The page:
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What and Who
Title:Taking Haptic Design from Research to Practice & Rich Haptic Shape Output Controllers for Virtual Reality
Speaker:Karon MacLean (University of British Columbia) & Christian Holz (Microsoft Research)
coming from:University of British Columbia & Microsoft Research
Speakers Bio:

Karon MacLean is Professor in Computer Science at UBC, with degrees in Biology and Mechanical Engineering (BSc, Stanford; M.Sc. / Ph.D, MIT) and industry experience in robotics and interaction design. She leads UBC’s Designing for People interdisciplinary research cluster and CREATE graduate training program, and is Special Advisor, Knowledge Mobilization to the Faculty of Science. Her research interests are in the design of situated haptic and multimodal interfaces, and affective, therapeutic human-robotic interaction. 

Christian Holz is a researcher at Microsoft Research in Redmond. Christian's research explores the intersection of continuous physiological sensing, ubiquitous computing, and virtual & augmented reality, integrating novel hardware prototypes with immersive software systems to explore future interactive systems. Before joining Microsoft Research, Christian was a research scientist at Yahoo Labs. Christian received his PhD in Computer Science from Hasso Plattner Institute at University of Potsdam, Germany. More info:

Event Type:Talk
Visibility:D1, D2, D3, D4, D5, SWS, RG1, MMCI
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Level:Expert Audience
Date, Time and Location
Date:Friday, 25 May 2018
Duration:90 Minutes
Building:E1 4

Taking Haptic Design from Research to Practice 
Today’s advances in tactile sensing, wearable, situated and context-aware computing and robotics are spurring new ideas about how to configure touch-centered interactions in terms of roles and utility, which in turn expose new technical and social design questions.  But while haptic actuation and sensing technology is improving, incorporating them into a real-world design process still brings many challenges. In this talk I’ll focus on how my group has approached research both into viable roles and design languages for physical communication, and of what is needed to support their design.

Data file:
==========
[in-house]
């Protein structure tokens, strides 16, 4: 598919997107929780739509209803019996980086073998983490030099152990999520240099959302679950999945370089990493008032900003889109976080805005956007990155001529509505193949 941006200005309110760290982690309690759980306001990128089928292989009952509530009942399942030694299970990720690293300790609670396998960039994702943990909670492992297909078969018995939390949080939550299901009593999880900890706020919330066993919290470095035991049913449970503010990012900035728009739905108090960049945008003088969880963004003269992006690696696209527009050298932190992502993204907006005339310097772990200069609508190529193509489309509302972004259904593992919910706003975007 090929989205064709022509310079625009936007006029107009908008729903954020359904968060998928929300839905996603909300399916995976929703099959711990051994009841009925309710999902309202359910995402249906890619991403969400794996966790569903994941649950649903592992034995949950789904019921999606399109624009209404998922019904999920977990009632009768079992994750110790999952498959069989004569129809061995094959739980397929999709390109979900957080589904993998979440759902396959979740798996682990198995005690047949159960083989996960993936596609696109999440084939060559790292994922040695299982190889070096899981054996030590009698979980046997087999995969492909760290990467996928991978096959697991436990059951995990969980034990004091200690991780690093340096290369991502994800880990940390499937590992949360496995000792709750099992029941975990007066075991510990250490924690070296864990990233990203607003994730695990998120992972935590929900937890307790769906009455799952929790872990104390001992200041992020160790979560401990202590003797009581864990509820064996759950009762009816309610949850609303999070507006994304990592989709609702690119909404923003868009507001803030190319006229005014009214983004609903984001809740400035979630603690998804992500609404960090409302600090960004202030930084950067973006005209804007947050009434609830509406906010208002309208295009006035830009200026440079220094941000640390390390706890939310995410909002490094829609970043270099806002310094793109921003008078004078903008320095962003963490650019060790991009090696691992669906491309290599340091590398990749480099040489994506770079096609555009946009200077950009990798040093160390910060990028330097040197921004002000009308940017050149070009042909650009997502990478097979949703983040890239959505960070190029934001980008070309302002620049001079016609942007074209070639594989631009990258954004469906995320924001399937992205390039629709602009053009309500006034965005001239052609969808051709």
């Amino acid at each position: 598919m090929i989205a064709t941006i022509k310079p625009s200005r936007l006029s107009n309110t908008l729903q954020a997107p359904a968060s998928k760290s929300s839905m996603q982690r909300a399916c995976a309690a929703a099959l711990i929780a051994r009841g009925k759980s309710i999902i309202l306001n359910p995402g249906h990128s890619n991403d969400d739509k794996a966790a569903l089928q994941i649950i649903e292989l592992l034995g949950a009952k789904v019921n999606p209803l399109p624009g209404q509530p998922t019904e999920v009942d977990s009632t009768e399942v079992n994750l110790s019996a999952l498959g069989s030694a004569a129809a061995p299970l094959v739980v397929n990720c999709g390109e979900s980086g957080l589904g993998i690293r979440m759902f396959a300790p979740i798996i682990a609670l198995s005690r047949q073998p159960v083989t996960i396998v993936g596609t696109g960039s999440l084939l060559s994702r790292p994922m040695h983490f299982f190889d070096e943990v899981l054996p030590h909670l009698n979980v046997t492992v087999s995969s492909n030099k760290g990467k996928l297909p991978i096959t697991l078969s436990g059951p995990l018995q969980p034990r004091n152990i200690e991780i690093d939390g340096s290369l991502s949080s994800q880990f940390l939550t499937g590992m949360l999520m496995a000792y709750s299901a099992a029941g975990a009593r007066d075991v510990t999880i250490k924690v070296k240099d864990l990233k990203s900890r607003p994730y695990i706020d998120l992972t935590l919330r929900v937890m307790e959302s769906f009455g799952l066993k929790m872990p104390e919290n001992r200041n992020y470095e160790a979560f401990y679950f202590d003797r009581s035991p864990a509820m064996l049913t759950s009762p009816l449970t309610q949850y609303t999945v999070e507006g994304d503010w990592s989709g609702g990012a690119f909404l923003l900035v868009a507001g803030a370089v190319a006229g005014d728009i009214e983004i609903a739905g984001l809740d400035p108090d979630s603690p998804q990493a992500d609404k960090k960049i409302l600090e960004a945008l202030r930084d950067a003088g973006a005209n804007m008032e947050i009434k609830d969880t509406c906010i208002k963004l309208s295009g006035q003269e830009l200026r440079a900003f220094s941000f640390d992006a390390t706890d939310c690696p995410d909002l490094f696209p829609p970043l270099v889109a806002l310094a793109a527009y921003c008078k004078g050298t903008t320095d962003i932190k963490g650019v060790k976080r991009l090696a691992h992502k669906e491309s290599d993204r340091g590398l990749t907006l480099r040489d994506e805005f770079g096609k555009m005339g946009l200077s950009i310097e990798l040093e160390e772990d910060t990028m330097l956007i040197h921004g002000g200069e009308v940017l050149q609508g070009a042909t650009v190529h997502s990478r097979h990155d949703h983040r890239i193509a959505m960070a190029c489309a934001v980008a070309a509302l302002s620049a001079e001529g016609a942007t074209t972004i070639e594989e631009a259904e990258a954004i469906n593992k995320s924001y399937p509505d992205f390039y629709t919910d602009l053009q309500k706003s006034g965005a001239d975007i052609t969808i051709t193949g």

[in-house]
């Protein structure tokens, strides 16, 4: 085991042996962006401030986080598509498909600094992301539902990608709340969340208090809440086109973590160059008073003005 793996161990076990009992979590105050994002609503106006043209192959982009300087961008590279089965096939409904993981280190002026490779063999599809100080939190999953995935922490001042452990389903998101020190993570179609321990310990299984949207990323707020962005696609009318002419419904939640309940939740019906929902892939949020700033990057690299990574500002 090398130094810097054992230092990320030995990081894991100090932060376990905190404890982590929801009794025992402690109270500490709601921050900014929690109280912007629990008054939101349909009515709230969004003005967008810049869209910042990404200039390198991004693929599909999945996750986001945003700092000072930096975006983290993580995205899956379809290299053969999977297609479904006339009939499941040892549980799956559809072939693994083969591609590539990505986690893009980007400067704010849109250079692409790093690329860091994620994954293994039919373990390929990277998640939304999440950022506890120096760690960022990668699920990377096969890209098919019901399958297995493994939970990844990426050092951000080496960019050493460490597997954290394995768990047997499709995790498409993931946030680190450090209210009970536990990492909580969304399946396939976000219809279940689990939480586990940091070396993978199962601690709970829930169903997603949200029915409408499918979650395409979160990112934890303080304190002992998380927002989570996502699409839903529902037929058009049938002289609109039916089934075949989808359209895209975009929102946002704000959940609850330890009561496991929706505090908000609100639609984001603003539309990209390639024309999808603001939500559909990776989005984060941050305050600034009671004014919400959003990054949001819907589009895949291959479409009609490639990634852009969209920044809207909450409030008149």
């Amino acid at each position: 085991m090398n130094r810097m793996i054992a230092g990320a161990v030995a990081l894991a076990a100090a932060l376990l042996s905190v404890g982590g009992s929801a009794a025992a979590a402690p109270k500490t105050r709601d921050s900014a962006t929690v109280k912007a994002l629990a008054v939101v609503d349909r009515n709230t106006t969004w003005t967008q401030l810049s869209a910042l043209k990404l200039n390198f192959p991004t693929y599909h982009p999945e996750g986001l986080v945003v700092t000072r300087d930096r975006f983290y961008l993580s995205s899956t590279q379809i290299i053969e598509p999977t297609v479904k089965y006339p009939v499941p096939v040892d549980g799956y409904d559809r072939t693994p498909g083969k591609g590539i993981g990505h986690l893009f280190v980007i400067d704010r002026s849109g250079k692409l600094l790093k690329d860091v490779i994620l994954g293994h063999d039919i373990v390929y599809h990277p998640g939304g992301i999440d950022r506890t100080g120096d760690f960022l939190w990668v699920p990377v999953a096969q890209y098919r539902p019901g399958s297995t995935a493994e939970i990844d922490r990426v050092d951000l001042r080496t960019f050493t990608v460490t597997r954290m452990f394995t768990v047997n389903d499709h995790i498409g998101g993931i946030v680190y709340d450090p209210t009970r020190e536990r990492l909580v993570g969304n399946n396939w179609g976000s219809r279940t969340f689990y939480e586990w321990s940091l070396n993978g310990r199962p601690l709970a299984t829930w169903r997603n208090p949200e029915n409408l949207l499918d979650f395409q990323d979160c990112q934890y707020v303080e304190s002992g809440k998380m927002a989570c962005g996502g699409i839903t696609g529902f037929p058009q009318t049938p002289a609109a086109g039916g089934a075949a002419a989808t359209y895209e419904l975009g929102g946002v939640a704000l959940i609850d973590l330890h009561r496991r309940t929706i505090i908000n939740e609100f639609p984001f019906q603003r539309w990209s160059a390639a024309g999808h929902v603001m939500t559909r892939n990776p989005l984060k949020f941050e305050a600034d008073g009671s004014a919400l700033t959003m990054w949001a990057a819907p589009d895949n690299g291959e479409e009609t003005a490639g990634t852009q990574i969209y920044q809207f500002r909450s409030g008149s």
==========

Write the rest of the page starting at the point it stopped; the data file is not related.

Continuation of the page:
I’ll explore this in the context of several examples, such as translating users’ cognitive frameworks for processing tactile signals into guidelines and tools to create learnable message vocabularies; exploiting low-cost, stretchy touch sensors and machine learning touch recognition to raise the ‘emotional intelligence’ of social human-robot interaction through bidirectional communication; and how such sensing and simple outputs can transform other interactions that are situated in the physical world rather than on a traditional computing device. 

Rich Haptic Shape Output Controllers for Virtual Reality
The recent resurgence of virtual reality has made VR systems mainstream. With the advances in tracking and input sensing, many compelling VR applications have emerged, from video games to productivity scenarios involving virtual objects. These advances have shown the clear need for haptic solutions that offer more than the simple buzzing and rumbling current controllers provide.
In this talk, I present an investigation of mechanically-actuated hand-held controllers that render the shape of virtual objects through physical shape displacement, enabling users to feel 3D surfaces, textures, and forces that match the visual rendering. All controllers create a haptic impression of much larger 3D shapes as users move them around by cognitively integrating output sensations over time. I will demonstrate five types of controllers that explore spatially-registered haptic feedback, from rendering surfaces through shape output for grasp and trigger feedback to rendering textures in the form of surface structure and shear during interaction. I will also present a series of dynamic stiffness linkages between two controllers to support bimanual tool use in VR, such as steering wheels or music instruments. Finally, I will touch on the insights of our evaluations and conclude with the challenges haptic controllers face before they, too, can become mainstream.
Name(s):Kathrin Keim
EMail:--email address not disclosed on the web
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Kathrin Keim/MMCI, 05/15/2018 12:56 PM
Last modified:
Uwe Brahm/MPII/DE, 05/25/2018 07:01 AM
  • Kathrin Keim, 05/15/2018 01:13 PM -- Created document.